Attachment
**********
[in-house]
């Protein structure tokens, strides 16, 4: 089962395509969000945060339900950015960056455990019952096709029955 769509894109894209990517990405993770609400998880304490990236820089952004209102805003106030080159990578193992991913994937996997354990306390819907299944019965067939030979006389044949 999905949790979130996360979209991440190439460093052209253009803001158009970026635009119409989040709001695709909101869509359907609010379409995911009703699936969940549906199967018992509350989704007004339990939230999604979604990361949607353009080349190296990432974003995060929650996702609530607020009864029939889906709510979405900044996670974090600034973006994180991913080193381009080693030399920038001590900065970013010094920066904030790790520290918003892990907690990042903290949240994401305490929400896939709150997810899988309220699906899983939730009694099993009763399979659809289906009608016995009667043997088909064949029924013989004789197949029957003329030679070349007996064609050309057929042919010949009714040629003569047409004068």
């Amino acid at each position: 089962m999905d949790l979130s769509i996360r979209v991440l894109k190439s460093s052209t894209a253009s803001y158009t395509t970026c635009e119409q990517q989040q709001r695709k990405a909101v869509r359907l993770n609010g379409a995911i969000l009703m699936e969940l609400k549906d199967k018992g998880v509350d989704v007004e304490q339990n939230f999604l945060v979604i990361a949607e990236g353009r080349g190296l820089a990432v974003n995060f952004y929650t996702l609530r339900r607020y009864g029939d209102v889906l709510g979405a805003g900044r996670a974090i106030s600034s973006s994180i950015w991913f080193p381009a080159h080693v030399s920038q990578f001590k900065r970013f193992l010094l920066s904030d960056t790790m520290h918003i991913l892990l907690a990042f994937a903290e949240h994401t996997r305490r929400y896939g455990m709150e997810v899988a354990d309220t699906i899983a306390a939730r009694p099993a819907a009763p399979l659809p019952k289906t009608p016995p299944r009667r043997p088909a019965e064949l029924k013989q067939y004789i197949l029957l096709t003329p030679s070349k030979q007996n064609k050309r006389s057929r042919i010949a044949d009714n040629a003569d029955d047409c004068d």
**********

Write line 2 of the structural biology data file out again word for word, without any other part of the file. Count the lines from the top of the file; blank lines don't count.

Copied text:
């Protein structure tokens, strides 16, 4: 089962395509969000945060339900950015960056455990019952096709029955 769509894109894209990517990405993770609400998880304490990236820089952004209102805003106030080159990578193992991913994937996997354990306390819907299944019965067939030979006389044949 999905949790979130996360979209991440190439460093052209253009803001158009970026635009119409989040709001695709909101869509359907609010379409995911009703699936969940549906199967018992509350989704007004339990939230999604979604990361949607353009080349190296990432974003995060929650996702609530607020009864029939889906709510979405900044996670974090600034973006994180991913080193381009080693030399920038001590900065970013010094920066904030790790520290918003892990907690990042903290949240994401305490929400896939709150997810899988309220699906899983939730009694099993009763399979659809289906009608016995009667043997088909064949029924013989004789197949029957003329030679070349007996064609050309057929042919010949009714040629003569047409004068």